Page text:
Walking around the Sint-Janshospitaal Museum in Bruges choral music played in the background. It felt like an apt and pleasant accompaniment to our visit.
Heading up the spiral staircase to the first floor the singing became louder and the steps underfoot shook a little. The music filled the whole floor. We were pleasantly surprised to find an installation called ‘The Forty Part Motet’ by Canadian artist Janet Cardiff.
The beautiful choral song ‘Spem in Alium Nunquam Habui’ by Thomas Tallis played from forty loud speakers in a circle. Each speaker represented one member of the choir from Salisbury Cathedral.
To look at the piece it was stark, modern and colourless. However the music was full of warmth and depth. When standing in the middle you are engulfed by stereo times forty, to walk up to an individual speaker you could ‘stand under the nose’ of each singer. I found myself quickly moving from speaker to speaker, experiencing the complexity of the composition and listening to each different contribution to the piece. It was great fun to run around passing the speakers, chasing the voices.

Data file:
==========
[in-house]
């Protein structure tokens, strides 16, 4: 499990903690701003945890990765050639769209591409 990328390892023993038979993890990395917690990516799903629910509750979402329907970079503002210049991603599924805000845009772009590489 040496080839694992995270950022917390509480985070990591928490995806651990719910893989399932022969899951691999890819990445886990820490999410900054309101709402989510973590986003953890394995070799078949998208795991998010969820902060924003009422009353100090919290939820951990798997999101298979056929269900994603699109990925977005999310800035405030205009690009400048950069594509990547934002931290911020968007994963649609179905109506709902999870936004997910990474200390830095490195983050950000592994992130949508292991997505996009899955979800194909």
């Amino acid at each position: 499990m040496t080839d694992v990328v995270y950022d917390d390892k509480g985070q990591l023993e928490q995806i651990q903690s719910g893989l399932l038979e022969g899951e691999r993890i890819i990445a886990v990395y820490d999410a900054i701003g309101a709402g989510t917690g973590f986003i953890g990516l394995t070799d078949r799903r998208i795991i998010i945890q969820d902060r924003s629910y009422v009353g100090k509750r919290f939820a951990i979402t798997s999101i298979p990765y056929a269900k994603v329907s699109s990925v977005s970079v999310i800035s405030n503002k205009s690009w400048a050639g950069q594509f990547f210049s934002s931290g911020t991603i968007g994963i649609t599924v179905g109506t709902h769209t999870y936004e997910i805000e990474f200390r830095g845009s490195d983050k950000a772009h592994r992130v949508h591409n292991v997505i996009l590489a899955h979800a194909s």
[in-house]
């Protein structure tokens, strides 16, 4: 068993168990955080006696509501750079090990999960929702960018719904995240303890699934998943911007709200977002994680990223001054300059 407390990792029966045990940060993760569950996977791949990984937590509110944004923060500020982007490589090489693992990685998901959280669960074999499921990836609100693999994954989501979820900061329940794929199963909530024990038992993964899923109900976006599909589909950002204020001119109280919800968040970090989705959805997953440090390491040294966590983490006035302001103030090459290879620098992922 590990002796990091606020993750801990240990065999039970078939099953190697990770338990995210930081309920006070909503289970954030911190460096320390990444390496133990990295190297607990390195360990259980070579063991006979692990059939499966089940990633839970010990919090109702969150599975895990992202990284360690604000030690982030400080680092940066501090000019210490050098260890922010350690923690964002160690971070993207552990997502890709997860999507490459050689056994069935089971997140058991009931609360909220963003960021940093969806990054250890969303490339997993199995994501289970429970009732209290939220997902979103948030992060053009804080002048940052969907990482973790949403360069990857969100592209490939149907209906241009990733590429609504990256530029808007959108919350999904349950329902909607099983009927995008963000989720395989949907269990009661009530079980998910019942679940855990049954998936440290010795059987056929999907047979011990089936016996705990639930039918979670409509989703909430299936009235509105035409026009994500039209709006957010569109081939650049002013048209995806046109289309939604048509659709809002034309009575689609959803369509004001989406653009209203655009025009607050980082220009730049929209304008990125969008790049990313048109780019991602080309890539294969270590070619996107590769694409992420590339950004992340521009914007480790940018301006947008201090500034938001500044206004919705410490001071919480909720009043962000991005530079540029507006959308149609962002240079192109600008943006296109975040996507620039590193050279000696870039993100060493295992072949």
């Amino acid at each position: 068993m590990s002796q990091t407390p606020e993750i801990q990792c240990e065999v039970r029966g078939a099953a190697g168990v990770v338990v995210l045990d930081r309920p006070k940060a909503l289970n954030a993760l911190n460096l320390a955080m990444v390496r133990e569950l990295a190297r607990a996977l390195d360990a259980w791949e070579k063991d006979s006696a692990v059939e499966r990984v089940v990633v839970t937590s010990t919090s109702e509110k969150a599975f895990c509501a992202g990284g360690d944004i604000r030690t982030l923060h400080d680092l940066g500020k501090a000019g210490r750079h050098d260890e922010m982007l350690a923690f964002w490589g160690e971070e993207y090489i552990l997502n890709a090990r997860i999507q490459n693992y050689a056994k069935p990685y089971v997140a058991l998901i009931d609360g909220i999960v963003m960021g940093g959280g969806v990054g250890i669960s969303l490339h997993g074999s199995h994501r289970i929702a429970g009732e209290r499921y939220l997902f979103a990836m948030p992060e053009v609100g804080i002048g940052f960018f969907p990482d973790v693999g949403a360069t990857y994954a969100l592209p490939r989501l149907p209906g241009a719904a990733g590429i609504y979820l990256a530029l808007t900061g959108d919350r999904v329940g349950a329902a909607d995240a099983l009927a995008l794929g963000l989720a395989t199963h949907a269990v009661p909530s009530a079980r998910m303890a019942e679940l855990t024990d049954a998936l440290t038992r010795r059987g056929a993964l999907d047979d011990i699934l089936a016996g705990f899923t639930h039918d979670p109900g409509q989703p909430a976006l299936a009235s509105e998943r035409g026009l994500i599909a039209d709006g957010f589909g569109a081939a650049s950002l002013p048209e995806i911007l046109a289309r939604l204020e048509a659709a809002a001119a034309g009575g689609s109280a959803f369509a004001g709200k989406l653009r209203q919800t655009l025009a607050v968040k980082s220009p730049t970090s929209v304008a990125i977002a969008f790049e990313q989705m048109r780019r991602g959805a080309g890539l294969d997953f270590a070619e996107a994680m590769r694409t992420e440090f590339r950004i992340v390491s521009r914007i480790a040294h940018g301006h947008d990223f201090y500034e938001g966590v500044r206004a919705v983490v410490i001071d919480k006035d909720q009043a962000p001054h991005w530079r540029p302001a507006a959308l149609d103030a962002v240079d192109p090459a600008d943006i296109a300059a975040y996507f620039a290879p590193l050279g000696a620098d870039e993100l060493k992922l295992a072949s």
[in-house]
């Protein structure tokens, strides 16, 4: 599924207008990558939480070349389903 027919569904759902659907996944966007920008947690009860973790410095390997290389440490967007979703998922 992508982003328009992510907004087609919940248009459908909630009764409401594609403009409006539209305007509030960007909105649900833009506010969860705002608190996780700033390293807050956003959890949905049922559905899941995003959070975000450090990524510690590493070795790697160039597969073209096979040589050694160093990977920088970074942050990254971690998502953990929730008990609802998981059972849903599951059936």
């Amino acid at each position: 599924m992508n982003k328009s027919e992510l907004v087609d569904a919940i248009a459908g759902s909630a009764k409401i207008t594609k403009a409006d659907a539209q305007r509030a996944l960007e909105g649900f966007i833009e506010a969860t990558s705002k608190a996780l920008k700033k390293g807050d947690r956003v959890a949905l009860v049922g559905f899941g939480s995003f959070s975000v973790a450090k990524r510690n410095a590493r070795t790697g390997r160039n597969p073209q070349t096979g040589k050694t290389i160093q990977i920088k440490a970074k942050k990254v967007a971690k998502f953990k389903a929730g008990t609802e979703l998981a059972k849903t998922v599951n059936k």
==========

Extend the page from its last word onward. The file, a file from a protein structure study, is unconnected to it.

After eleven minutes the piece finished and then I realised the break had been recorded too. Choral members chat amongst themselves, practice scales, and clear their throats, readying themselves for the next recording. It seems silly now but the modern day chatter took me by surprise.
I was moved and delighted by it, we stayed to listen to the piece three times. We could have spent an afternoon there and it would have sounded different each time and just as magical as the first moment we walked in.
The piece was originally exhibited at the Baltic, Gateshead, not far from home, but we were lucky to stumble across this on holiday, in a special setting and experience it with no-one else there.